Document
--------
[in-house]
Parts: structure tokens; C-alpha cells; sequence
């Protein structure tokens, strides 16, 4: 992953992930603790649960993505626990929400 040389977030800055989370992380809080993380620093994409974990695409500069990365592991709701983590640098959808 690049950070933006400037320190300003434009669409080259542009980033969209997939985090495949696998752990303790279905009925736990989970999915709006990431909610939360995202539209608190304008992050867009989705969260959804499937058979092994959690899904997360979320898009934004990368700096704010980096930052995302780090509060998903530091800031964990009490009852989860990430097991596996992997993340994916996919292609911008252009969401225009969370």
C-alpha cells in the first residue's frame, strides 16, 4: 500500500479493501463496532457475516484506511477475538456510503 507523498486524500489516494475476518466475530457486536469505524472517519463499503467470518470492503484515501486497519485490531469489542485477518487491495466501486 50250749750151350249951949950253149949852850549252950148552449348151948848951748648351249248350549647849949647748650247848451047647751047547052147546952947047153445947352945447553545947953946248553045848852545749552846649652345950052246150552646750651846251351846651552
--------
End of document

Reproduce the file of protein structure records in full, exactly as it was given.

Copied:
[in-house]
Parts: structure tokens; C-alpha cells; sequence
């Protein structure tokens, strides 16, 4: 992953992930603790649960993505626990929400 040389977030800055989370992380809080993380620093994409974990695409500069990365592991709701983590640098959808 690049950070933006400037320190300003434009669409080259542009980033969209997939985090495949696998752990303790279905009925736990989970999915709006990431909610939360995202539209608190304008992050867009989705969260959804499937058979092994959690899904997360979320898009934004990368700096704010980096930052995302780090509060998903530091800031964990009490009852989860990430097991596996992997993340994916996919292609911008252009969401225009969370």
C-alpha cells in the first residue's frame, strides 16, 4: 500500500479493501463496532457475516484506511477475538456510503 507523498486524500489516494475476518466475530457486536469505524472517519463499503467470518470492503484515501486497519485490531469489542485477518487491495466501486 50250749750151350249951949950253149949852850549252950148552449348151948848951748648351249248350549647849949647748650247848451047647751047547052147546952947047153445947352945447553545947953946248553045848852545749552846649652345950052246150552646750651846251351846651552